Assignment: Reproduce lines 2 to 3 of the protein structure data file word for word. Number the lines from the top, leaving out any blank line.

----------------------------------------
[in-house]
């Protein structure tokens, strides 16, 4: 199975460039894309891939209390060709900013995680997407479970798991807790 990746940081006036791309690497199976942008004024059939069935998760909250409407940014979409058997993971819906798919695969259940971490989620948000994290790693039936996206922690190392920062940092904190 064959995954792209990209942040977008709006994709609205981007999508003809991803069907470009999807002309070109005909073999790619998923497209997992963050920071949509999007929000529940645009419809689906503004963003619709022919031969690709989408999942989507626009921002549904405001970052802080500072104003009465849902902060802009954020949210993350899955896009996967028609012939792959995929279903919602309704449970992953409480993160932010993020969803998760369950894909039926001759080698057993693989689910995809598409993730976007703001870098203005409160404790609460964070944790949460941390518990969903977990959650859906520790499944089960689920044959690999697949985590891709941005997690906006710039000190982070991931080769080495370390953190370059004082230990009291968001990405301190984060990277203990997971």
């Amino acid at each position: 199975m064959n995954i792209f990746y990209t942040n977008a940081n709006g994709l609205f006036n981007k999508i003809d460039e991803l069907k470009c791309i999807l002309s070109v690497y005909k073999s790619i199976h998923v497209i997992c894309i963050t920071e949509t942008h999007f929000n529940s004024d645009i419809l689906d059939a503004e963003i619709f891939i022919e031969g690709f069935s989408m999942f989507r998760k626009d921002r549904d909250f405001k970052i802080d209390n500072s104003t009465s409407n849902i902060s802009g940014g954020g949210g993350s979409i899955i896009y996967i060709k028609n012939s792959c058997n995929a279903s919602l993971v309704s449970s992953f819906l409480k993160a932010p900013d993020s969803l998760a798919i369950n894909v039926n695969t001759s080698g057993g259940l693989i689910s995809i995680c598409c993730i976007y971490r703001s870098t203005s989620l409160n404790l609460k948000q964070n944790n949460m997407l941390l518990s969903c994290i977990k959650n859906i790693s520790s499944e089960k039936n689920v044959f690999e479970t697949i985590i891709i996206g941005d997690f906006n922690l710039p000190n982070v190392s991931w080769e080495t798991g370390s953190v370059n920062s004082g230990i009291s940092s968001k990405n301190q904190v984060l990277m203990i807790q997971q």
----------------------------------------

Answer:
């Protein structure tokens, strides 16, 4: 199975460039894309891939209390060709900013995680997407479970798991807790 990746940081006036791309690497199976942008004024059939069935998760909250409407940014979409058997993971819906798919695969259940971490989620948000994290790693039936996206922690190392920062940092904190 064959995954792209990209942040977008709006994709609205981007999508003809991803069907470009999807002309070109005909073999790619998923497209997992963050920071949509999007929000529940645009419809689906503004963003619709022919031969690709989408999942989507626009921002549904405001970052802080500072104003009465849902902060802009954020949210993350899955896009996967028609012939792959995929279903919602309704449970992953409480993160932010993020969803998760369950894909039926001759080698057993693989689910995809598409993730976007703001870098203005409160404790609460964070944790949460941390518990969903977990959650859906520790499944089960689920044959690999697949985590891709941005997690906006710039000190982070991931080769080495370390953190370059004082230990009291968001990405301190984060990277203990997971």
């Amino acid at each position: 199975m064959n995954i792209f990746y990209t942040n977008a940081n709006g994709l609205f006036n981007k999508i003809d460039e991803l069907k470009c791309i999807l002309s070109v690497y005909k073999s790619i199976h998923v497209i997992c894309i963050t920071e949509t942008h999007f929000n529940s004024d645009i419809l689906d059939a503004e963003i619709f891939i022919e031969g690709f069935s989408m999942f989507r998760k626009d921002r549904d909250f405001k970052i802080d209390n500072s104003t009465s409407n849902i902060s802009g940014g954020g949210g993350s979409i899955i896009y996967i060709k028609n012939s792959c058997n995929a279903s919602l993971v309704s449970s992953f819906l409480k993160a932010p900013d993020s969803l998760a798919i369950n894909v039926n695969t001759s080698g057993g259940l693989i689910s995809i995680c598409c993730i976007y971490r703001s870098t203005s989620l409160n404790l609460k948000q964070n944790n949460m997407l941390l518990s969903c994290i977990k959650n859906i790693s520790s499944e089960k039936n689920v044959f690999e479970t697949i985590i891709i996206g941005d997690f906006n922690l710039p000190n982070v190392s991931w080769e080495t798991g370390s953190v370059n920062s004082g230990i009291s940092s968001k990405n301190q904190v984060l990277m203990i807790q997971q």